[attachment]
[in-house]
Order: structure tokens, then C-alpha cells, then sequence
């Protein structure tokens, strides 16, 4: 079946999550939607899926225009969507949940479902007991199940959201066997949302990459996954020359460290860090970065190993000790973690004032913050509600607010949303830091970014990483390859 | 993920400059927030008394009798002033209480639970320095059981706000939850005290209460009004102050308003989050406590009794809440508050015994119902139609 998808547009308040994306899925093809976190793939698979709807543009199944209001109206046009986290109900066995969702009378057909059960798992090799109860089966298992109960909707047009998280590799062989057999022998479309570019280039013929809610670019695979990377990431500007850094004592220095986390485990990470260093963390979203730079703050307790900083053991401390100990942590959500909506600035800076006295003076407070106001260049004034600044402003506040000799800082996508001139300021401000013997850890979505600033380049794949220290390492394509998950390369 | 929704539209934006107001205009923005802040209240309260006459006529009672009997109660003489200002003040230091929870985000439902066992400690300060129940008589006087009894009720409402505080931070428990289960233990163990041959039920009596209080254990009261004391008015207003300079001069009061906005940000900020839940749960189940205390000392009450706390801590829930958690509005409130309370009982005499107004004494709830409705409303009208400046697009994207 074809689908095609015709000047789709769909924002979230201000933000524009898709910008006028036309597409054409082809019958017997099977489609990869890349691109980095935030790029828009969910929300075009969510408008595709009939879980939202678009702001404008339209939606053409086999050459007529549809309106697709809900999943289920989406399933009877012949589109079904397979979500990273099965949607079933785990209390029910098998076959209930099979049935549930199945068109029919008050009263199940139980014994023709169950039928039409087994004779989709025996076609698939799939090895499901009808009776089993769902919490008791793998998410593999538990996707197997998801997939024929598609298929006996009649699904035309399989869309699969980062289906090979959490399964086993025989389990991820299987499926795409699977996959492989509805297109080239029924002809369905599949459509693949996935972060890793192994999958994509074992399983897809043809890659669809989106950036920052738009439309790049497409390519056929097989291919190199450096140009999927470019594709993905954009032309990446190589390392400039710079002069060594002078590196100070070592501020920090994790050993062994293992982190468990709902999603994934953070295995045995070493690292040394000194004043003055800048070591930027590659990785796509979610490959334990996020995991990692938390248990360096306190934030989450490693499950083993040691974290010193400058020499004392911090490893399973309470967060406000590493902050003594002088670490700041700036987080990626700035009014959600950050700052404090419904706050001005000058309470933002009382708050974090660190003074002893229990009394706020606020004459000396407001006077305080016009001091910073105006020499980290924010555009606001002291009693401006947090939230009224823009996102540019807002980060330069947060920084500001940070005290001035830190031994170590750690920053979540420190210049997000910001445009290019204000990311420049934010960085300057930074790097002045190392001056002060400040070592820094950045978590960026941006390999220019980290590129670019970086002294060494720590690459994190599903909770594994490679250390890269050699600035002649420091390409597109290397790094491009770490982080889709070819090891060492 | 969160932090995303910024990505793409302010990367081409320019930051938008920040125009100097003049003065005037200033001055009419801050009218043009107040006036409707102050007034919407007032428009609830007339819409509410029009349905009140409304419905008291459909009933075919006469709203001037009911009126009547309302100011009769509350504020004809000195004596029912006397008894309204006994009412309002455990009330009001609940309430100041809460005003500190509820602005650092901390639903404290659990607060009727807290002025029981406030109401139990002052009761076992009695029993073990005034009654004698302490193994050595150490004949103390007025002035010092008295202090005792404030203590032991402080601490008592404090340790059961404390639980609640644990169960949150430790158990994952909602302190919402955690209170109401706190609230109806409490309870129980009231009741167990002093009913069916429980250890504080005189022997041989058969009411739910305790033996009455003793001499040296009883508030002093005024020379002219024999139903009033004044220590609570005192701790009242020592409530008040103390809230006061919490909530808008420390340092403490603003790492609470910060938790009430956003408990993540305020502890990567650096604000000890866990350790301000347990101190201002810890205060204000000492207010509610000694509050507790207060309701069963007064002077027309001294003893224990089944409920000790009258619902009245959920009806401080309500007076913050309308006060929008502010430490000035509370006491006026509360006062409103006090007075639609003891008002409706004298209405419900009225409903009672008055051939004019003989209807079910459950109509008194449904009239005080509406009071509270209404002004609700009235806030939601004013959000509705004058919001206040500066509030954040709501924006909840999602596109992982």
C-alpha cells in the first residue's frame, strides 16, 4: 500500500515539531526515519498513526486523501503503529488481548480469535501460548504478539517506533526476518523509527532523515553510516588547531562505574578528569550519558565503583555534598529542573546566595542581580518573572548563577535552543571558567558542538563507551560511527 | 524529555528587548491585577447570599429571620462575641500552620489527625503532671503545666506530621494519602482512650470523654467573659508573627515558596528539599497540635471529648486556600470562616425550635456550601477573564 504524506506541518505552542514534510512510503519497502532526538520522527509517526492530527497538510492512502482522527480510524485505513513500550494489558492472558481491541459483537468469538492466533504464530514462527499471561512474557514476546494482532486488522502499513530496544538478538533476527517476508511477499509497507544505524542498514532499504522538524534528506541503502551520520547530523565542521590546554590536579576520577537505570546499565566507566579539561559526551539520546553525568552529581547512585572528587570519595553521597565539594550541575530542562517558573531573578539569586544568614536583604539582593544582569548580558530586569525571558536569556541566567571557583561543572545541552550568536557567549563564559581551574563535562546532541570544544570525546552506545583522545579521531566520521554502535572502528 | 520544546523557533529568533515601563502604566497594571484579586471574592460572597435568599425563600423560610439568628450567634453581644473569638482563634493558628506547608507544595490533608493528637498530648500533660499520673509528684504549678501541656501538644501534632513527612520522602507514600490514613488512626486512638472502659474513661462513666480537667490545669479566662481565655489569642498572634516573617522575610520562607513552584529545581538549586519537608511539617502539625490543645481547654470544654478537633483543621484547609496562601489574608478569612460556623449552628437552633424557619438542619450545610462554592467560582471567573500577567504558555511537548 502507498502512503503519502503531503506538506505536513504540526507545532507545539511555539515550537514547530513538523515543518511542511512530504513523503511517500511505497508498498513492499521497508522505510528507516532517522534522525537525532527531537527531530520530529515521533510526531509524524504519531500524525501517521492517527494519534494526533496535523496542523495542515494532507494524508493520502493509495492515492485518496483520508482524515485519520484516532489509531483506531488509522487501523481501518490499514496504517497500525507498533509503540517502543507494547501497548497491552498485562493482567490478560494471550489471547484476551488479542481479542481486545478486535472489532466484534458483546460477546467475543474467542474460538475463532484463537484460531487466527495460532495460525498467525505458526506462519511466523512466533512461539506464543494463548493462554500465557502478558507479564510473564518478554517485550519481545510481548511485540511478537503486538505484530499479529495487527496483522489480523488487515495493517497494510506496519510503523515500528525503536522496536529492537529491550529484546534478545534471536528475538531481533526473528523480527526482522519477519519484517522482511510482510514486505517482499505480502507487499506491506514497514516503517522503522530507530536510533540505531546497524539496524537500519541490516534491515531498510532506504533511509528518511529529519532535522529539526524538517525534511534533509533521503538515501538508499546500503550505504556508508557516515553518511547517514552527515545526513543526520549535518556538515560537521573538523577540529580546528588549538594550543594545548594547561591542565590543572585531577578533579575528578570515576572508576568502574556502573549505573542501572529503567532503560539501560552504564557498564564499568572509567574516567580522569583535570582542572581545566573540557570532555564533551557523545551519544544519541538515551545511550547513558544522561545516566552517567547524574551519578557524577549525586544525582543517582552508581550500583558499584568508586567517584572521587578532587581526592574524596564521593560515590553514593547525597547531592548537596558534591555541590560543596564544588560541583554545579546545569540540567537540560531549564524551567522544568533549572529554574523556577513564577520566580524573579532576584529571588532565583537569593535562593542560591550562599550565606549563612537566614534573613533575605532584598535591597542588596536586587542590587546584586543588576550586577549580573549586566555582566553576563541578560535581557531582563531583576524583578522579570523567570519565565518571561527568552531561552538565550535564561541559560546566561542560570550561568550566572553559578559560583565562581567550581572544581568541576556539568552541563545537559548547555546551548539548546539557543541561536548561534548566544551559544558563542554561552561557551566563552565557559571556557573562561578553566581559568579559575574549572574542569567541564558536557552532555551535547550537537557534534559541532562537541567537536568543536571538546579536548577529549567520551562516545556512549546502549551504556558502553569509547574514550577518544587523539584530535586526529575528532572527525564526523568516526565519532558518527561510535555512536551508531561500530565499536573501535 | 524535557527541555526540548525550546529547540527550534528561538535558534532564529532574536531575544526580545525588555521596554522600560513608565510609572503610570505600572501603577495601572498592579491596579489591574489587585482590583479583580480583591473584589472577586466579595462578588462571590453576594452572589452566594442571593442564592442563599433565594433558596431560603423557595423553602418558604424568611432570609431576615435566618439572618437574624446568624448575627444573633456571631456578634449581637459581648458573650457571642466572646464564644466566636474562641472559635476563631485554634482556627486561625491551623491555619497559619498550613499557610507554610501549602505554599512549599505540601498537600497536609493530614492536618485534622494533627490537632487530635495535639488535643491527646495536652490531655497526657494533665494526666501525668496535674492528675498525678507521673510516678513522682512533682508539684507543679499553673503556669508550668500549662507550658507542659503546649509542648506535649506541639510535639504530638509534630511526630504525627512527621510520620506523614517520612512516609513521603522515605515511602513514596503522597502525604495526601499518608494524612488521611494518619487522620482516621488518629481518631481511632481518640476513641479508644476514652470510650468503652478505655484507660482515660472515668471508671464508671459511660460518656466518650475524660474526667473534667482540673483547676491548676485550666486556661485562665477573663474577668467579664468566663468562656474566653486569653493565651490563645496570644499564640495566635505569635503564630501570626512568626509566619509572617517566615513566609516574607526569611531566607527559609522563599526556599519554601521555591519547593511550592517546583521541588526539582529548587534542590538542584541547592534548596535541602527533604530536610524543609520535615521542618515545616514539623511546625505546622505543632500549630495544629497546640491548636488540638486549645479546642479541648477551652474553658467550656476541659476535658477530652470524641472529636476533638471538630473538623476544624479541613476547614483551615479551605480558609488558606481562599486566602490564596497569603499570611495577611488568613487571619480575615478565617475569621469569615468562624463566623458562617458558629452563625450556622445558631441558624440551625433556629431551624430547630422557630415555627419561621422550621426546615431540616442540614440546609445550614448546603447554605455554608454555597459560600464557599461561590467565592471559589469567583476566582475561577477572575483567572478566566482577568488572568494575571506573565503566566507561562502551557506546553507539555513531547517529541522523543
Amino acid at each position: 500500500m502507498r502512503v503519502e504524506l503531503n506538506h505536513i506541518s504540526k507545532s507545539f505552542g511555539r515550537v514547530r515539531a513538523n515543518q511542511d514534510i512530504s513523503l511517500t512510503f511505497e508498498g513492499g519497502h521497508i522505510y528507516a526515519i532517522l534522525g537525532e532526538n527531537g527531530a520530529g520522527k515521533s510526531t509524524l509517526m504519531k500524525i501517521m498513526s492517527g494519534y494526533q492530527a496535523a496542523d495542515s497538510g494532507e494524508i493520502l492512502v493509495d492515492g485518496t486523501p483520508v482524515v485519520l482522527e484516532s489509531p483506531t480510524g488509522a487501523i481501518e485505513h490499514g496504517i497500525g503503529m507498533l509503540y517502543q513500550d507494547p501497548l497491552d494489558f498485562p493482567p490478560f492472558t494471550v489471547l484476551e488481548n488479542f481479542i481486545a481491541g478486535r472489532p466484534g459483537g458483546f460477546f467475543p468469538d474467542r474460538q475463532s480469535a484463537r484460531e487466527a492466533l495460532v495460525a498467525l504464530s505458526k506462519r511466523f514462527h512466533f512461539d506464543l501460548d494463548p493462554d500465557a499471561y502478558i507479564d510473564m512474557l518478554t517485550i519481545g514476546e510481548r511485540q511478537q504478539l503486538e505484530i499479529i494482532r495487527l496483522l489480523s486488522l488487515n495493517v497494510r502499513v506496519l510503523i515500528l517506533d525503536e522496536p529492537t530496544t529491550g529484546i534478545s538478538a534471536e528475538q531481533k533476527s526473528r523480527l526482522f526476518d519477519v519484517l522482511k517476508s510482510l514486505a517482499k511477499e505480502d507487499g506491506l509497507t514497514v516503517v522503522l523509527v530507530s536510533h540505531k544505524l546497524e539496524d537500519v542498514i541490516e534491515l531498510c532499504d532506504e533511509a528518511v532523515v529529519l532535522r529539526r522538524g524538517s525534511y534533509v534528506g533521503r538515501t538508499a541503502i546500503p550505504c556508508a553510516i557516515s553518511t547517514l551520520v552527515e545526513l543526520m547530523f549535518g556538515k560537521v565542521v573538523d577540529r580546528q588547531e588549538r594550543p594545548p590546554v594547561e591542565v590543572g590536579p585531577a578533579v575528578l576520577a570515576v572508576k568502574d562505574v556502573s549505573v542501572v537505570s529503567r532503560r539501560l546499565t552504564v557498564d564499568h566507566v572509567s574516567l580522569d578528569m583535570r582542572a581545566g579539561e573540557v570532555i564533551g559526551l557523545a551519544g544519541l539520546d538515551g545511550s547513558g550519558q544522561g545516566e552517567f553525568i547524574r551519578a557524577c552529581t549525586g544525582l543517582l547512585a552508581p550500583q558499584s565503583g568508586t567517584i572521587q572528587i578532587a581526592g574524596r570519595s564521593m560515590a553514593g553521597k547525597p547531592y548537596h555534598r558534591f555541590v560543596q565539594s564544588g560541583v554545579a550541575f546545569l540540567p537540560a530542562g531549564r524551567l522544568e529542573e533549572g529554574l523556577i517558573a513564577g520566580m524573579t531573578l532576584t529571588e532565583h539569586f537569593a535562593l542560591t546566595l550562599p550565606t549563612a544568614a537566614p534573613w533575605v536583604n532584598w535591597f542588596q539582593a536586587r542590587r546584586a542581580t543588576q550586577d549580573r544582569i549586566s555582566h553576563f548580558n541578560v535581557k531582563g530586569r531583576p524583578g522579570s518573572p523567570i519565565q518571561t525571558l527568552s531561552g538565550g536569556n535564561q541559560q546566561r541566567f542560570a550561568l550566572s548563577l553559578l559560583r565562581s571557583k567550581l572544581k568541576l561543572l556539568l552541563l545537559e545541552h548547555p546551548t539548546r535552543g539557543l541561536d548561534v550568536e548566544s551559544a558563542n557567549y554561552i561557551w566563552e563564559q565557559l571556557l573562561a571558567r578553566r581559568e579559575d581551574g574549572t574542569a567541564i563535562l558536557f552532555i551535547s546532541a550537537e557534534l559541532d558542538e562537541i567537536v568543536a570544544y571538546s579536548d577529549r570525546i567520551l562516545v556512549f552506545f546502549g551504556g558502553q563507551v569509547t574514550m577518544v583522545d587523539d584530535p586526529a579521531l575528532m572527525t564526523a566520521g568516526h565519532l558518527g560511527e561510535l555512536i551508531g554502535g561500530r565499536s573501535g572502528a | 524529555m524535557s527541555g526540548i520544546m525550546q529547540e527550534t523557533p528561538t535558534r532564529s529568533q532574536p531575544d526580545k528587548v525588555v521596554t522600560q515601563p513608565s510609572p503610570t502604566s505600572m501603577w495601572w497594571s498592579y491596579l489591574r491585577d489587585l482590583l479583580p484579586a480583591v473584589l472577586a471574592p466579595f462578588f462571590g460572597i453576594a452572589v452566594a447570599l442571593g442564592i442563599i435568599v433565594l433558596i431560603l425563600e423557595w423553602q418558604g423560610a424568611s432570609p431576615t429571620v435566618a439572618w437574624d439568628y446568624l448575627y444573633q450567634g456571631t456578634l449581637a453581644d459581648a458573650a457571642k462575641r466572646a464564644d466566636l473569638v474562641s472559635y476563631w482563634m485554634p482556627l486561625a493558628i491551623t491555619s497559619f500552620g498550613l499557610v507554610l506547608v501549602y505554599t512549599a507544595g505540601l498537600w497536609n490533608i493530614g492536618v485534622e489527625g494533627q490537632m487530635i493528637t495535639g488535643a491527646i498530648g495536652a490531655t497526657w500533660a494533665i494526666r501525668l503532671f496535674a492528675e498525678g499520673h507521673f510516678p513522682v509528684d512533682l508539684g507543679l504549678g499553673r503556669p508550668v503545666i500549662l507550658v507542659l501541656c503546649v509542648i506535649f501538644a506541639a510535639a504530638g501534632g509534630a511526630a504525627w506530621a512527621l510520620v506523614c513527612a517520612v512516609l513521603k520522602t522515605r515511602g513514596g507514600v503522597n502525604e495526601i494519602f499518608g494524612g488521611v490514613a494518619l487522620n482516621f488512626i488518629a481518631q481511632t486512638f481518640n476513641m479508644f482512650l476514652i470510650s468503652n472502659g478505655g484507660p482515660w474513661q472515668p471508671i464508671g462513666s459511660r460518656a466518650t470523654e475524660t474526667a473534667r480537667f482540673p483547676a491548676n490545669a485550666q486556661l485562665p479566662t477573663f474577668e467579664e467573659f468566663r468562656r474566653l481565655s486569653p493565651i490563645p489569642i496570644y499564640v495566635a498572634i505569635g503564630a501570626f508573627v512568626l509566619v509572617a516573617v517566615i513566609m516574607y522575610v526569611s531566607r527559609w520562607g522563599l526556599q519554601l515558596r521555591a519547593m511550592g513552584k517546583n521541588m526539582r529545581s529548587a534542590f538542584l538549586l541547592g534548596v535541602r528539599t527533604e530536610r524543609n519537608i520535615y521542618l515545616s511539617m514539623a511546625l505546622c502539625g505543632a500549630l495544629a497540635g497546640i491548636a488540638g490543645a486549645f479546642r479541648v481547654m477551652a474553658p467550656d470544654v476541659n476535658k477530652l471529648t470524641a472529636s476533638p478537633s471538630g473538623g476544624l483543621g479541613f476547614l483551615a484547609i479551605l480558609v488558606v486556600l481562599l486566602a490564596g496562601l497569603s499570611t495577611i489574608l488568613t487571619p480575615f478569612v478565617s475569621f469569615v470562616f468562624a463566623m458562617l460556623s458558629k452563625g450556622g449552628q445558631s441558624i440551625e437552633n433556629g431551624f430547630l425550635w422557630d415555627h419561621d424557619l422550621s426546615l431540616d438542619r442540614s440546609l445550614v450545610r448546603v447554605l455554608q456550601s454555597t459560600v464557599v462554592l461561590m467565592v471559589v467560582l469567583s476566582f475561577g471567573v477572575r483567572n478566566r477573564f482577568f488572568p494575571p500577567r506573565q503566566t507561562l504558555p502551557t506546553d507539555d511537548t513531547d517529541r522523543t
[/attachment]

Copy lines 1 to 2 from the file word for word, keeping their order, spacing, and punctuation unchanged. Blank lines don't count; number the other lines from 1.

[in-house]
Order: structure tokens, then C-alpha cells, then sequence